Remember this:

I really looked forward to the big match on a sunday with the incomparable Brian Moore in the commentary box. And for the midweek games I actually enjoyed listening to 5 live and then watching the games later that night.

Yes, it’s great to see all the games, but the phrase spoilt for choice was made for this scenario. The game is not better for the saturation. It’s decidedly worse. Back in the 60s-90s the game had characters. Now it has idiots like Mario Ballotelli. I blame sky for him. I blame SKY for everything really.

7. Porn.

I’ll finish with this. This is a semi serious topic, but because it’s me talking about it, it will descend into heresy fairly quickly.

Porn is everywhere now. You could be searching for a seemingly innocent thing on the internet now and only to be ambushed by flesh and forced to close the curtains to finish what the littlewoods catalogue started. But it never used to be that easy.

Back in the 80s and 90s, the lads of my age now (that is the early 30s folk), had to find their titillation in the strangest of places. Here are some examples:

For some reason in the 90s we had access to a german channel called SAT 1. In Mount Sion, and all over waterford at the time, if you talked about “the german channel”, people would know exactly what you meant. Every saturday night it would show the filthiest, hairiest, largest nipple based soft porn that a man could find. It usually did the trick.

The other nugget from the 80s and 90s was something fantastic by the name of:

It came on after the super channel and it would play songs into the early hours. And teenage boys would sit there with their trousers half open waiting for songs like this to appear:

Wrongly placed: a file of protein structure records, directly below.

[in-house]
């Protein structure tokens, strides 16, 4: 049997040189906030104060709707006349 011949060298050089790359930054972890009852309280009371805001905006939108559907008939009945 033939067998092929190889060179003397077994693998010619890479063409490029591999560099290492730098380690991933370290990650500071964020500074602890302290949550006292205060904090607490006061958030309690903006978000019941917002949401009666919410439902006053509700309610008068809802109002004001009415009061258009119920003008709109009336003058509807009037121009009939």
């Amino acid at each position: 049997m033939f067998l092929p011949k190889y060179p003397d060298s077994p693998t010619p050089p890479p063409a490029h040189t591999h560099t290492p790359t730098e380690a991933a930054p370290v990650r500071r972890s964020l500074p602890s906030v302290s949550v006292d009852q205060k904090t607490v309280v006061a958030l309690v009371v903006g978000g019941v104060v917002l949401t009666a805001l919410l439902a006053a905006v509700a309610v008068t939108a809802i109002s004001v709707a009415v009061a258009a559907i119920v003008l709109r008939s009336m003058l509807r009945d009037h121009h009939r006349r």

Fantastic.

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About deisesupes

Creative Writer, part time journalist, part time Graphic Design enthusiast.
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12 Responses to The times they are a changin’

  1. Eamonn says:

    Ha ha! Good memories there. Remember Twinkle “Hello” on Lifestyle Satellite Jukebox? Or Sabrina – Boys on Superchannel? Online music has destroyed my favourite pastime of browsing through record shops hunting down that elusive track. Now you just log into iTunes and voila – there it is.

  2. deisesupes says:

    Haha, Eamonn, “hello hello”, was originally the first song I was going to put up but, I couldn’t recall the band name (not being in the fan club like you were) haha. I do remember them though! Pure, fantastic, filth!

  3. Eamonn says:

    Here’s the two videos:

  4. Eamonn says:

    He he! Yeah, utter filth. I remember a woman wanting Sat 1 withdrawn on a Saturday night because of “porn” (you’d see more in the Peppermint Grove).

  5. Eamonn says:

    PS keep the Waterford shots coming – they really are fantastic!

  6. Wayne says:

    Always hated when you’d tape a song on the raido and then the bloody DJ would start talking before the song ended. I’ve loads of ‘Wayne’s mix’ tapes that I can’t bear to throw out – they took so much feckin’ time to compile at the time.

  7. James says:

    That Sabrina is 44 now and still looks hot, ( http://en.wikipedia.org/wiki/Sabrina_Salerno ) Ah the memories of all the above were great. Great Blog Darren. ๐Ÿ™‚

  8. Louise says:

    You just brightened up my otherwise shitty day!!

  9. Rowena says:

    Ah the effort of rewinding the cassette tape time and time again so one could hear what the bloody hell the lyrics were! Loved it!

    Himself mentioned ‘Eurotrash’ as being his choice of porn back in the day hahaha!

  10. jim says:

    remember the sunday afternoon programme — something USA with Vincent Hanley , we thought it was so cool, watching music vidoes and links from vinny talking in various parts of the USA.
    There were no Chinese take away, no Indian, no pizza, a treat to get fish & chips from the local chipper.

    • Eamonn Bolger says:

      MTUSA! With fab Vinnie. Good times. And those mix tapes. Larry Gogan saved me a fortune with the Irish top 30. Rarely spoke over anything.